How Twitter enables peer instructors in a remote-first environment

Estimated reading time: 3 minutes


Over the last few weeks, it has become clear that working from home has become a new reality for many of us. As we started talking to peers at various companies, we realized that everyone was working hard to adapt to this new work-from-home norm and remote-first learning and development. We decided to come together on a virtual Roundtable to compare notes.

Seventy-five leaders who work at the intersection of technical training and learning & development joined in, and Twitter was one of the three companies that presented.

Here is what Katie Hawkes (Senior Program Manager) and Dennen Hansen (Program Manager II) of Twitter University (Technical Learning & Development), had to say about effective peer-to-peer teaching and learning in a remote-first work environment.

1. Peer-to-peer learning program

Twitter University is a team of 3-4 people responsible for educating over 2,000 engineers. They focus on utilizing Subject Matter Experts to teach classes to each other efficiently and effectively at scale. Volunteers, not professional instructors, teach most of these classes.

2. Enabling Remote-First Peer Learning

Their onboarding program, Engineering Flight School, has historically been 21 hours of education during a new hire’s first week, entirely in-person. The challenge:

      • Transitioning the global program fully online to remote-first learning

      • Equipping volunteer instructors to teach effectively

    3. Strategy: Crowdsourcing best practices

    Twitter University started by crowdsourcing best practices from their volunteer instructors, particularly those who have historically been remote or have taught remote-only sessions. They began by doing the following:

        • Create a Google Doc to compile brief, common-sense list of best practices for remote instruction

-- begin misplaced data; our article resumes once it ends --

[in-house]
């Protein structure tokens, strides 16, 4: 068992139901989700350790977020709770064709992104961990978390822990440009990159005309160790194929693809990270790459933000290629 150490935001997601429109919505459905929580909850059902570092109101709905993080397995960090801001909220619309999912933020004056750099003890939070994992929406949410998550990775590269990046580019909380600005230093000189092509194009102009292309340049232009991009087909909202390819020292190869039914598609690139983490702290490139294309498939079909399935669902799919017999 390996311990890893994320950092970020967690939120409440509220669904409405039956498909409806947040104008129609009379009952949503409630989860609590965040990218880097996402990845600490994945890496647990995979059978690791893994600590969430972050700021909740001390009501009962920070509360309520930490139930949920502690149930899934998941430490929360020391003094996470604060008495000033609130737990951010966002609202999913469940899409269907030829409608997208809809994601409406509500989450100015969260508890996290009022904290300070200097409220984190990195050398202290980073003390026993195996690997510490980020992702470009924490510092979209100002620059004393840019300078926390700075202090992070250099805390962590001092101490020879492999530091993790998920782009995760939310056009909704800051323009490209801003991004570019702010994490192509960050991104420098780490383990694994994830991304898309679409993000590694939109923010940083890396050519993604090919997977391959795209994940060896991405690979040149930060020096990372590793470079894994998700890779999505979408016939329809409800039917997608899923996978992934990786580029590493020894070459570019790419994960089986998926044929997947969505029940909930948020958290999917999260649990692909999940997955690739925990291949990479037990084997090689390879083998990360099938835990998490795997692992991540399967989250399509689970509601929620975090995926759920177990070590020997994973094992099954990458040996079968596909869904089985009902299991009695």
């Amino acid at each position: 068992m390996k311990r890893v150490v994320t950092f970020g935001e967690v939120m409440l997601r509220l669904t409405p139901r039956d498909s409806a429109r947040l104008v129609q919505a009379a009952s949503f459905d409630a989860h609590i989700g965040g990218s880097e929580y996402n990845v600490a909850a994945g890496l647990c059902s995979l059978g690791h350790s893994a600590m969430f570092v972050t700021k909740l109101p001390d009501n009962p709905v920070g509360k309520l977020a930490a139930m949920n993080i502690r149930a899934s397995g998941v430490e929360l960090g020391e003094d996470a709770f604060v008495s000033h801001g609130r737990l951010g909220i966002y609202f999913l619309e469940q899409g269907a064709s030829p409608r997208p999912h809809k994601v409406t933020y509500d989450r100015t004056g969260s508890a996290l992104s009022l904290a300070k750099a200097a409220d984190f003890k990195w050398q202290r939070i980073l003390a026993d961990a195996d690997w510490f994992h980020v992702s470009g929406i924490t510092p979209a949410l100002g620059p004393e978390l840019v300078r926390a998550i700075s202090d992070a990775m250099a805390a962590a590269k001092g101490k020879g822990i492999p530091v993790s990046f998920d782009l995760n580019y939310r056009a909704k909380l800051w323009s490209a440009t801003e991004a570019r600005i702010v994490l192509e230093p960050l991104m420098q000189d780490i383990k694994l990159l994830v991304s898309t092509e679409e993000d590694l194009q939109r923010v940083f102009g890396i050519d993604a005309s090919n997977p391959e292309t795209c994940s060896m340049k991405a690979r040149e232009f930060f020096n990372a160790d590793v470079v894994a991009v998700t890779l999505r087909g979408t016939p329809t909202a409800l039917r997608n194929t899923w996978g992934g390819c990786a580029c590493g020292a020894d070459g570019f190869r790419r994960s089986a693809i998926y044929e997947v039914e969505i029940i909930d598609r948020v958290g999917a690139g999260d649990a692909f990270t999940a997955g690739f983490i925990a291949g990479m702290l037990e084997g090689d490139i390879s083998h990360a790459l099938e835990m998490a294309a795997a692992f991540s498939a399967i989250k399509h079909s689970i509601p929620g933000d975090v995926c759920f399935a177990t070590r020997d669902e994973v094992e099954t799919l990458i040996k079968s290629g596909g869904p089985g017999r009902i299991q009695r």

• Send an email to instructors asking for feedback

        • Categorize then code feedback in a Confluence page to distribute to all instructors

        • Evolve the list of best practices as the weeks go by

      4. Remote-First Instruction Best Practices

      The feedback they received fit neatly within four categories:

      1: Class Setup

          • Curriculum adjustment, reviewing the curriculum
            Example: If group work functions typically well during a class but not online, you can choose to scrap that section or replace it.

          • Virtual environment
            Test cameras/microphones for both yourself and others

        2: Setting expectations

            • Ask about special accommodations first, then set objectives, expectations for participation.

            • Instructors and participants are encouraged to close out of all other windows.

          3: Classroom Management


              • Calling on people by name is a great way to personalize the class and build rapport.
                    • It also ensures that people are paying attention.

                    • If someone is answering most or all of the questions, make sure that you are calling on others. Check for understanding.


                  • Provide instructors with an understanding of how to utilize AV tools to minimize disruptions.

                4: Accessibility


                    • Determine the necessary accommodations for both learners and instructors through each session.

                  Availability of content

                      • Sessions may not always be timezone-friendly to all customers and learners. Ensure that all courses and content are accessible to everyone in the organization who can benefit.

                      • Right now, the rule is to have everything recorded as a backup for anyone who couldn’t attend. The long-term plan is to make the overall program more remote-friendly.

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